There was a significant demonstration of scientific methodology within the case, as well. Those testing Hans noticed that Hans was incapable of answering anything that the person posing the questions (it wasn’t always von Osten) could not answer, which became somewhat suspicious. The addition of a simple screen between horse and questioner brought on an immediate attack of standard horse intellect in Hans, and eventually revealed the horse’s ability to read the subtle cues provided by the questioner. Many, if not most, scientific experiments routinely use the same process of spotting anomalies, speculating on variations of cause, and then working to rule out as many as possible – those that cannot be ruled out obviously have the greatest probability of being correct.

Sometime after that, watching an inaptly-named television program called That’s Incredible!, I saw a dog that could answer math problems chalked on a blackboard – except that, armed with this knowledge now, it was exceptionally obvious how the owner was prompting the dog; three quick short barks, then each bark thereafter was drawn out almost into a growl, and upon reaching the correct number the owner would quickly interrupt. Anyone that has never heard of Hans and never engages in questioning could easily be fooled, and this is abundantly visible everywhere we look, from ‘psychic’ readers to political claims, ‘health’ food fads to revisionist history. In fact, Hans was performing a technique, still in routine use by even televised psychics, called ‘cold reading,’ which gives a rather damning indication of how easy it really is. Typically, as children we are taught to listen; we are rarely, if ever, taught to think or question. Which is, of course, why such simple tactics are successful in the first place.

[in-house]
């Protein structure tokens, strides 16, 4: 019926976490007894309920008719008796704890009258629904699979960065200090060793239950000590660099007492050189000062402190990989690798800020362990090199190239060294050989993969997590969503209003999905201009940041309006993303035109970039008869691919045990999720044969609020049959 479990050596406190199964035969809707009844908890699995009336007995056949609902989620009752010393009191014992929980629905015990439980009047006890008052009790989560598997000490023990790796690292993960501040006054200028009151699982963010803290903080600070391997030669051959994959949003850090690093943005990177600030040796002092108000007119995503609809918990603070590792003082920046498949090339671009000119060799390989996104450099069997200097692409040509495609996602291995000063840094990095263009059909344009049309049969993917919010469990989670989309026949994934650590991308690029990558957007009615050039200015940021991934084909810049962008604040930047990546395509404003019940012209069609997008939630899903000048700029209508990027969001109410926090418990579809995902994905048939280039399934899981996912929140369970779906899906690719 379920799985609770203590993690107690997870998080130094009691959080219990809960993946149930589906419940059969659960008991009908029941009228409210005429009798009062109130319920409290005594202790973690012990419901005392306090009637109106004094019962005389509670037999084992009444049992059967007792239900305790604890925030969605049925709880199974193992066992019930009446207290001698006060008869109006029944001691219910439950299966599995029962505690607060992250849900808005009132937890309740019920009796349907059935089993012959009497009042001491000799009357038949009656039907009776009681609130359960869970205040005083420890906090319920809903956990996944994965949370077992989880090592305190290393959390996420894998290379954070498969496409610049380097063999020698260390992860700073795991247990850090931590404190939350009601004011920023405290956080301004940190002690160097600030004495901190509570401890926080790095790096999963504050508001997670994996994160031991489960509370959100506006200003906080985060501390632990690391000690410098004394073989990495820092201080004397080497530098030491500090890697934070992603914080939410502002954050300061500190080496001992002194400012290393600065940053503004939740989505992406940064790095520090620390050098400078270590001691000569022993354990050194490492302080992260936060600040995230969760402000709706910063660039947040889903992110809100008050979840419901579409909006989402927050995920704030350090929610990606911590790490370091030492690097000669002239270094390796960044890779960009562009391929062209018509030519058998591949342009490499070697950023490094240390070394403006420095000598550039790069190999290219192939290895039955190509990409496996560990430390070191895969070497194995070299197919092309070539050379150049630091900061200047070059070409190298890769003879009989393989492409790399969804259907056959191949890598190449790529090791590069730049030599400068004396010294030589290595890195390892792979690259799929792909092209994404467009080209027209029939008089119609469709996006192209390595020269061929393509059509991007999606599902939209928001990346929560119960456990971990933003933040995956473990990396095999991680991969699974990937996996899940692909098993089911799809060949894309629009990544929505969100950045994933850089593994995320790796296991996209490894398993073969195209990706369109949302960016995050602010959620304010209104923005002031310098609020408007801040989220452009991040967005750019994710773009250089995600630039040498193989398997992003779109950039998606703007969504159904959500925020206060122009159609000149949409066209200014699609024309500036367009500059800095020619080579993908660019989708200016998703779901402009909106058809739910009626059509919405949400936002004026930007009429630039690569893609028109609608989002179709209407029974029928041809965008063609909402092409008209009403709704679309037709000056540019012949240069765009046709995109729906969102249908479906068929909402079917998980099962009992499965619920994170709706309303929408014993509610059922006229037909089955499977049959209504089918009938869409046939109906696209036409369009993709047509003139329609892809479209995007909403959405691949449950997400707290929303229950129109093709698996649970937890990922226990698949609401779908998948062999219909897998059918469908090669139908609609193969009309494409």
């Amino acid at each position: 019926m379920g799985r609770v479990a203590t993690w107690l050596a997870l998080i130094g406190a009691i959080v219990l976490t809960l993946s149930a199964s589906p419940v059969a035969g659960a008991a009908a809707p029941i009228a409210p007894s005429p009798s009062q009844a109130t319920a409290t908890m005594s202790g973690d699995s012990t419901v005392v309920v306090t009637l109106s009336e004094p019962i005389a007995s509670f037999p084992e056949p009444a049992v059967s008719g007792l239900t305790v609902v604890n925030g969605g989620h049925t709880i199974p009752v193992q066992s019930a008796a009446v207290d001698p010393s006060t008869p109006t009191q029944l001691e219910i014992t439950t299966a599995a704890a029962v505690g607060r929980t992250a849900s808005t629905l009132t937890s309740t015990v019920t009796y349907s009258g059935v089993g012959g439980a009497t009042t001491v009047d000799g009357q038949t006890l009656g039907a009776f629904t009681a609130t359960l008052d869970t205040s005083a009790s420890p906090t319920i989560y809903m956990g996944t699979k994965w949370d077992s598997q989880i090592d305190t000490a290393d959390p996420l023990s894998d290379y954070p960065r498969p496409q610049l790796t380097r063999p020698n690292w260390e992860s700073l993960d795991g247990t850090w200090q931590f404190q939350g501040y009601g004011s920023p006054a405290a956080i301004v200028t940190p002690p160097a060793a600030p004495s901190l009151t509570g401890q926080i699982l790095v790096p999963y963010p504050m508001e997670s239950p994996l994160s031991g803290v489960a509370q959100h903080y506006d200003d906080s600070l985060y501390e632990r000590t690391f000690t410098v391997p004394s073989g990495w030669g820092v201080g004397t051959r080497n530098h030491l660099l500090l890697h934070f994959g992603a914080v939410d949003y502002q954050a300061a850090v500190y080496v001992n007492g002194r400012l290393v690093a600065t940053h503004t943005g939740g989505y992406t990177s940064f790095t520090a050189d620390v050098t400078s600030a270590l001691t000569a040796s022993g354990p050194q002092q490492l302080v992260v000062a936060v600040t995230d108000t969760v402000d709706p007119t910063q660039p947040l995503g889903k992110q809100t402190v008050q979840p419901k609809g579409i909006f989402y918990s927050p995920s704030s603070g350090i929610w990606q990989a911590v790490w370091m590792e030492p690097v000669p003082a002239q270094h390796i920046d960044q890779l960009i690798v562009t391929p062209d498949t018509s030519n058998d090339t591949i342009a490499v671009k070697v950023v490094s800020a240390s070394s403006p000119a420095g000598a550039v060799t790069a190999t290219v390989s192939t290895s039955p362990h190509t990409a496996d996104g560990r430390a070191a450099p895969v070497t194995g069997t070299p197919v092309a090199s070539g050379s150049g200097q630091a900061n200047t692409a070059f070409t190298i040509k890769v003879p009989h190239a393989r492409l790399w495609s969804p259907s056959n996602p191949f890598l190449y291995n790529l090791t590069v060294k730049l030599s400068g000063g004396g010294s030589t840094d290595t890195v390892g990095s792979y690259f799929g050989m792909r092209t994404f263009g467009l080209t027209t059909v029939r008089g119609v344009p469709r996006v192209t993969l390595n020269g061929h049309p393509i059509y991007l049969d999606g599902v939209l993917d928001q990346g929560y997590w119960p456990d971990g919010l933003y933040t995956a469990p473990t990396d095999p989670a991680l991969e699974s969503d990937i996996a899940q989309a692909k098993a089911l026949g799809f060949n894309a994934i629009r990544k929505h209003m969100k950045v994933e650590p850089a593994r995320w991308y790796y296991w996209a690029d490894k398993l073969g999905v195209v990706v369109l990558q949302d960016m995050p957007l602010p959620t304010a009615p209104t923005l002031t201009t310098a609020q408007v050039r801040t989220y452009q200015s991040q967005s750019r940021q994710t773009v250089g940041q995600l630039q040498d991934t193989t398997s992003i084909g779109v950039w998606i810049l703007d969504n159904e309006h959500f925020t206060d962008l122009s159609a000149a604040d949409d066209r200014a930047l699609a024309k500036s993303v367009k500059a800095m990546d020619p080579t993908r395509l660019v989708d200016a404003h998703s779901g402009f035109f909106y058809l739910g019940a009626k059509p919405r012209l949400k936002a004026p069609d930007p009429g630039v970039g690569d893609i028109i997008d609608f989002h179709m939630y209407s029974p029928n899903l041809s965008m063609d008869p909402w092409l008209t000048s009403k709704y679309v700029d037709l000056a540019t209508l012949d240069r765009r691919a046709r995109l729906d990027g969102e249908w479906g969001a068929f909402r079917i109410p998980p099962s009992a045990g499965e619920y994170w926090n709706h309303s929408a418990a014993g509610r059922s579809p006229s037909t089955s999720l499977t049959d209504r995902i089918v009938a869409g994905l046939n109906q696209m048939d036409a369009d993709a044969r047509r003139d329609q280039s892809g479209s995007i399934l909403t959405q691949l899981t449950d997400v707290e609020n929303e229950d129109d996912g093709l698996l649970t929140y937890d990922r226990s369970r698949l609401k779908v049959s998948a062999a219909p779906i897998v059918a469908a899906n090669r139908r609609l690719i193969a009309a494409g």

If, however, we build on the process told within Hans’ story, we can see some of the further issues with determining ‘animal intelligence.’ Intelligence itself is a word largely expressing our conceited standpoint – any species that survives obviously has the properties necessary for that survival – but even from the standpoint of evaluating pattern-recognition, recall, and extrapolation, this runs dangerously close to value-judgments. It’s interesting to see where differences lie, and if there are portions of the brain that might be linked to certain kinds of cognitive function, but is a rabbit ‘smarter’ than a horse if if can remember certain patterns to receive rewards better? Or is it just an artifact of the demands of their environments?

The ability to even ask questions like that, to wonder if there are assumptions or blind perspectives influencing any conclusions, I can trace at least in part back to Clever Hans – which is being unkind, because it wasn’t the horse with the easy-to-remember name, but Oskar Pfungst, the assistant biologist who performed the tests, that provided the lesson in critical thinking. I’m not particularly surprised that the trait of animals taking subconscious cues is called the ‘Clever Hans effect’ rather than the ‘Pfungst phenomenon,’ but it’s unfortunate all the same. Perhaps, if more people were introduced to the values of critical observation, even of simply recognizing that there is usually more than one conclusion that can be drawn from every observation, then just a smidgen of the stupider stuff that we get up to as a species would vanish. And it shouldn’t even bother us to have learned it from a horse – it should be more embarrassing to fail to learn it, really.